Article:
Sweden announces controversial new defence cuts

TT/David Landes
TT/David Landes - [email protected]
Sweden announces controversial new defence cuts

The Swedish government has proposed further cuts in spending on defence materiel, much to the frustration of the opposition.


On Thursday, the Ministry of Defence announced plans for a 2.3 billion kronor ($340 million) reduction in spending on defence equipment by 2011.

Several planned upgrades and renovation programmes, including the modification of the CV90 combat vehicle and the Leopard 2(S) tank, will be scrapped altogether while other programmes will be significantly reduced.

“Together with other measures this [step] will provide for both a balance in finances and the ability to strengthen the military’s core activities in the form of operational units,” said Minister of Defence Sten Tolgfors in a statement.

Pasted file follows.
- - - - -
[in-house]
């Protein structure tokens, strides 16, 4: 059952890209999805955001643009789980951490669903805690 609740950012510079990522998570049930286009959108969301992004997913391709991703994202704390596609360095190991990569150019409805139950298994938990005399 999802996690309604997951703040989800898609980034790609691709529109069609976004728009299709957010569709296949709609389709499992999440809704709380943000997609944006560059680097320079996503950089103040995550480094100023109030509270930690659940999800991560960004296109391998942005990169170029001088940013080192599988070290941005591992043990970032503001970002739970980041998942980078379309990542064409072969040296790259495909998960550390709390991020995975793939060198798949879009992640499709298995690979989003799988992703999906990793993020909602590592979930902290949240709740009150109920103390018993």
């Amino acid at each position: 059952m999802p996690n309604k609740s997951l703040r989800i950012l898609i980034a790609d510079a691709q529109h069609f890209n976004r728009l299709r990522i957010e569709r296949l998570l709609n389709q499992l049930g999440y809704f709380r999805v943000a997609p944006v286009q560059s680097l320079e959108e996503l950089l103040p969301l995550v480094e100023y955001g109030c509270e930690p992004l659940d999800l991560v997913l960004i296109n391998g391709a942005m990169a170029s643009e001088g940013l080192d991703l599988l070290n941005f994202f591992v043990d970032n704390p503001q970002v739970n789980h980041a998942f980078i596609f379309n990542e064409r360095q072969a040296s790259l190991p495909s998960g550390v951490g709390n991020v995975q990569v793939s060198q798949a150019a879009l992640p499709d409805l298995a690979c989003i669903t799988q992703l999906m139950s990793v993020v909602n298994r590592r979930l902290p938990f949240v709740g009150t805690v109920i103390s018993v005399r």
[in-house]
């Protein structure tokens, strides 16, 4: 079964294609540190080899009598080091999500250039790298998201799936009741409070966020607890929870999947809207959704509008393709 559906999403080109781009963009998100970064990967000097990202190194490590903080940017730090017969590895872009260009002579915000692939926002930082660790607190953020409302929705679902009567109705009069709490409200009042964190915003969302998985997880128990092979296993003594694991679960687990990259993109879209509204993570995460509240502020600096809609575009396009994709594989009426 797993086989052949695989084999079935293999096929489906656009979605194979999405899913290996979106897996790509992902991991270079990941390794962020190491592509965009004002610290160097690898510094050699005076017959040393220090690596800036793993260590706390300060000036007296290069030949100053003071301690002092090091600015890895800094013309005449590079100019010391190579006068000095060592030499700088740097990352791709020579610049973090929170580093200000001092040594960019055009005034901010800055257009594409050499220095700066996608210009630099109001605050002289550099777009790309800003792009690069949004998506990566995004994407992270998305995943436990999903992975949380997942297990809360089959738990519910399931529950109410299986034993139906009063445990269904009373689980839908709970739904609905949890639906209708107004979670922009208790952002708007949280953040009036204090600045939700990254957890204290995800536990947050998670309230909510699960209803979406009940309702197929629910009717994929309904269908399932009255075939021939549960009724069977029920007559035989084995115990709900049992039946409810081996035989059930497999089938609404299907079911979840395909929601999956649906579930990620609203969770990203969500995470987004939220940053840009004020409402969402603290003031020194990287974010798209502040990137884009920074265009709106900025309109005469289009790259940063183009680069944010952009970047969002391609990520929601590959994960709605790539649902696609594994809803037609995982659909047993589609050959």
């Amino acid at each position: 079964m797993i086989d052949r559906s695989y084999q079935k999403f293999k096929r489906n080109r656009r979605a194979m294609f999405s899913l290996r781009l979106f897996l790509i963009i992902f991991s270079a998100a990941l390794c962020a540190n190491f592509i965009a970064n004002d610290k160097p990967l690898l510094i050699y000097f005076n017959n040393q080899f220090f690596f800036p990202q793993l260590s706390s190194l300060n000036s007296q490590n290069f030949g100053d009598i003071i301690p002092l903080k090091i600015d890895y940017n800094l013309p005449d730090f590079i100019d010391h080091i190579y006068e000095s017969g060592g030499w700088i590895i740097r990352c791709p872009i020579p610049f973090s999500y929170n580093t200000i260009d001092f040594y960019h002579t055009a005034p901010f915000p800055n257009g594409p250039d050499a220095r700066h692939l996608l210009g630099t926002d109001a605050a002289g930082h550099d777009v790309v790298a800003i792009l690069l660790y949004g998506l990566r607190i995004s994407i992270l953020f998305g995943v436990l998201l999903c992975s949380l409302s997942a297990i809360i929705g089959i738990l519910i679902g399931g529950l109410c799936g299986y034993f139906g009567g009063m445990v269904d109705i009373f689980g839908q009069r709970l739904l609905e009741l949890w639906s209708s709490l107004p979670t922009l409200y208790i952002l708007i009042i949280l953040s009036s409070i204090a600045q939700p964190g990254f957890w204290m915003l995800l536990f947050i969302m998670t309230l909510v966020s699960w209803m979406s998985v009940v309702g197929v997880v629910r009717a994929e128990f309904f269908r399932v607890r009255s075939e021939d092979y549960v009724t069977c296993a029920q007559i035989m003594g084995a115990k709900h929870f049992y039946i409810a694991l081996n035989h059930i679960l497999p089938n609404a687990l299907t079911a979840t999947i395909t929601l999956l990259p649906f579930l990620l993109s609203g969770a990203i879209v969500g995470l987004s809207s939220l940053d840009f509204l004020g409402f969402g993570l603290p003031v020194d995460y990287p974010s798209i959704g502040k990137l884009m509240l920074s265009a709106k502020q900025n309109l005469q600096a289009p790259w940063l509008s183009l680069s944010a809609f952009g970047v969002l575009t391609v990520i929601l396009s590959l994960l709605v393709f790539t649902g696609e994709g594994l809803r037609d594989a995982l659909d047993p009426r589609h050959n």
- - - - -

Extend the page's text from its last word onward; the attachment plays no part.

But Håkan Juholt, a longtime Social Democratic member of Sweden’s commission on defence, blasted the way the government handled the decision.

“It’s flimsy and flaky and short sighted and unreliable and doesn’t build any trust. This happened without any dialogue with the opposition, plain and simple, and they don’t want to take a long-term view,” the TT news agency reported him as saying.

Juholt admitted that the proposal may have some valid suggestions, but he remained livid that the defence ministry had taken the decision without seeking, in his eyes, any sort of broad participation across the political spectrum.

“There’s been no dialogue,” he added.

The cuts will likely have repercussions for BAE Systems, which has an ownership stake in three Sweden-based defence companies affected by the cuts: Hägglunds, Bofors and C-ITS.

Just this past year Sweden had agreed to purchase 549 of the CV90 combat vehicles, but now the order has been cancelled, along with other planned upgrades to existing vehicles.

“We need to talk to our customer to determine what it means and analyze the situation,” said BAE Systems spokesperson Marinette Radebo to TT.

Radebo refused to speculate on the potential income losses or the affects of the defence cuts on the company’s workforce.

“It’s a little too early to say because we still don’t know the scope of the cut backs,” she said.


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